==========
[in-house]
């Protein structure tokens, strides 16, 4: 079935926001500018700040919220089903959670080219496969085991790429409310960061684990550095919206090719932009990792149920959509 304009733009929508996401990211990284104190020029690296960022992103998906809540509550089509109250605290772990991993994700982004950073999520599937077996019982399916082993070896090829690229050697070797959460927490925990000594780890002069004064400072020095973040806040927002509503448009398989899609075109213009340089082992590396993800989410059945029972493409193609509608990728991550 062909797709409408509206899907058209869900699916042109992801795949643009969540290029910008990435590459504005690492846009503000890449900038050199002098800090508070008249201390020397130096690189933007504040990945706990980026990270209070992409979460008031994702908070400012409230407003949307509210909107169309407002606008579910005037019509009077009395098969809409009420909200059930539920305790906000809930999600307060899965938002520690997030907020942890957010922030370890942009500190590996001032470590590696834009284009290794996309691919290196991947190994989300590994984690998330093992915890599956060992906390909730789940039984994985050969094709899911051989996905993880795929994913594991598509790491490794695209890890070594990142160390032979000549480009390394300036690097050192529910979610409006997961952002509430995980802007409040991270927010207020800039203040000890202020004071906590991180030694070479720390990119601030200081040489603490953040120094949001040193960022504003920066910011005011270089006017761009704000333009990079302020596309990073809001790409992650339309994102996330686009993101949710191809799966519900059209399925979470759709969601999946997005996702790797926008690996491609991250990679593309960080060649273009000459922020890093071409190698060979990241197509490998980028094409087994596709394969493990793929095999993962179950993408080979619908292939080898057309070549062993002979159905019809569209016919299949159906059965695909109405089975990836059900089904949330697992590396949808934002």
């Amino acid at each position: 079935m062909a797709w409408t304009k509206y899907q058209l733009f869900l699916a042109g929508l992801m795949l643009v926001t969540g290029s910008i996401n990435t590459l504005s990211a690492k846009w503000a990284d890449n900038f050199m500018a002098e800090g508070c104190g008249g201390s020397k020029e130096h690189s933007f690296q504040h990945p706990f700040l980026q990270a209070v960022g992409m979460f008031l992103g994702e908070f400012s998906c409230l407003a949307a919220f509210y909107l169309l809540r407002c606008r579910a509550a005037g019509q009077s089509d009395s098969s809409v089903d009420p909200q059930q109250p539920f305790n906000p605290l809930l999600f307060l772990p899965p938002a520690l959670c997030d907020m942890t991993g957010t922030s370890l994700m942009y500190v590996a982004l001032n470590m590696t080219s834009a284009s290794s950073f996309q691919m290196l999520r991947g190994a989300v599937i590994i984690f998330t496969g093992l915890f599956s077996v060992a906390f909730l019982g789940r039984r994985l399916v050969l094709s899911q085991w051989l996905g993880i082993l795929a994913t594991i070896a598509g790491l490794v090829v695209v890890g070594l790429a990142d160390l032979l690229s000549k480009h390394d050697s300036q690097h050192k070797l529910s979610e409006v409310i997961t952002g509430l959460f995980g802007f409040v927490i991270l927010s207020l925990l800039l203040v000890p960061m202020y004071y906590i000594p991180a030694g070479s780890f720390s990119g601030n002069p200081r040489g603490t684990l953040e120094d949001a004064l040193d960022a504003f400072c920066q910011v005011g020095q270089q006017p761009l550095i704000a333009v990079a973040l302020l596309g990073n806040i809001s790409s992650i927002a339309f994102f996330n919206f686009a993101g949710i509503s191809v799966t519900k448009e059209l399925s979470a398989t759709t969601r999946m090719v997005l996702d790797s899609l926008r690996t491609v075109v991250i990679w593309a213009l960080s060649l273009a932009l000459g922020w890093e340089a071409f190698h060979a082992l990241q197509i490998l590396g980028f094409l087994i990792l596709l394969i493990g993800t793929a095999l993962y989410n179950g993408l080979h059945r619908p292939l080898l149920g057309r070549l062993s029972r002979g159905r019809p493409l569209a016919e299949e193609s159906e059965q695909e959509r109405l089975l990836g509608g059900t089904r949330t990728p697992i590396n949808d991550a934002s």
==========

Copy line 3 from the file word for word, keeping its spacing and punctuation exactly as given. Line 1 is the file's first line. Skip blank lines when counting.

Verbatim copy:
């Amino acid at each position: 079935m062909a797709w409408t304009k509206y899907q058209l733009f869900l699916a042109g929508l992801m795949l643009v926001t969540g290029s910008i996401n990435t590459l504005s990211a690492k846009w503000a990284d890449n900038f050199m500018a002098e800090g508070c104190g008249g201390s020397k020029e130096h690189s933007f690296q504040h990945p706990f700040l980026q990270a209070v960022g992409m979460f008031l992103g994702e908070f400012s998906c409230l407003a949307a919220f509210y909107l169309l809540r407002c606008r579910a509550a005037g019509q009077s089509d009395s098969s809409v089903d009420p909200q059930q109250p539920f305790n906000p605290l809930l999600f307060l772990p899965p938002a520690l959670c997030d907020m942890t991993g957010t922030s370890l994700m942009y500190v590996a982004l001032n470590m590696t080219s834009a284009s290794s950073f996309q691919m290196l999520r991947g190994a989300v599937i590994i984690f998330t496969g093992l915890f599956s077996v060992a906390f909730l019982g789940r039984r994985l399916v050969l094709s899911q085991w051989l996905g993880i082993l795929a994913t594991i070896a598509g790491l490794v090829v695209v890890g070594l790429a990142d160390l032979l690229s000549k480009h390394d050697s300036q690097h050192k070797l529910s979610e409006v409310i997961t952002g509430l959460f995980g802007f409040v927490i991270l927010s207020l925990l800039l203040v000890p960061m202020y004071y906590i000594p991180a030694g070479s780890f720390s990119g601030n002069p200081r040489g603490t684990l953040e120094d949001a004064l040193d960022a504003f400072c920066q910011v005011g020095q270089q006017p761009l550095i704000a333009v990079a973040l302020l596309g990073n806040i809001s790409s992650i927002a339309f994102f996330n919206f686009a993101g949710i509503s191809v799966t519900k448009e059209l399925s979470a398989t759709t969601r999946m090719v997005l996702d790797s899609l926008r690996t491609v075109v991250i990679w593309a213009l960080s060649l273009a932009l000459g922020w890093e340089a071409f190698h060979a082992l990241q197509i490998l590396g980028f094409l087994i990792l596709l394969i493990g993800t793929a095999l993962y989410n179950g993408l080979h059945r619908p292939l080898l149920g057309r070549l062993s029972r002979g159905r019809p493409l569209a016919e299949e193609s159906e059965q695909e959509r109405l089975l990836g509608g059900t089904r949330t990728p697992i590396n949808d991550a934002s």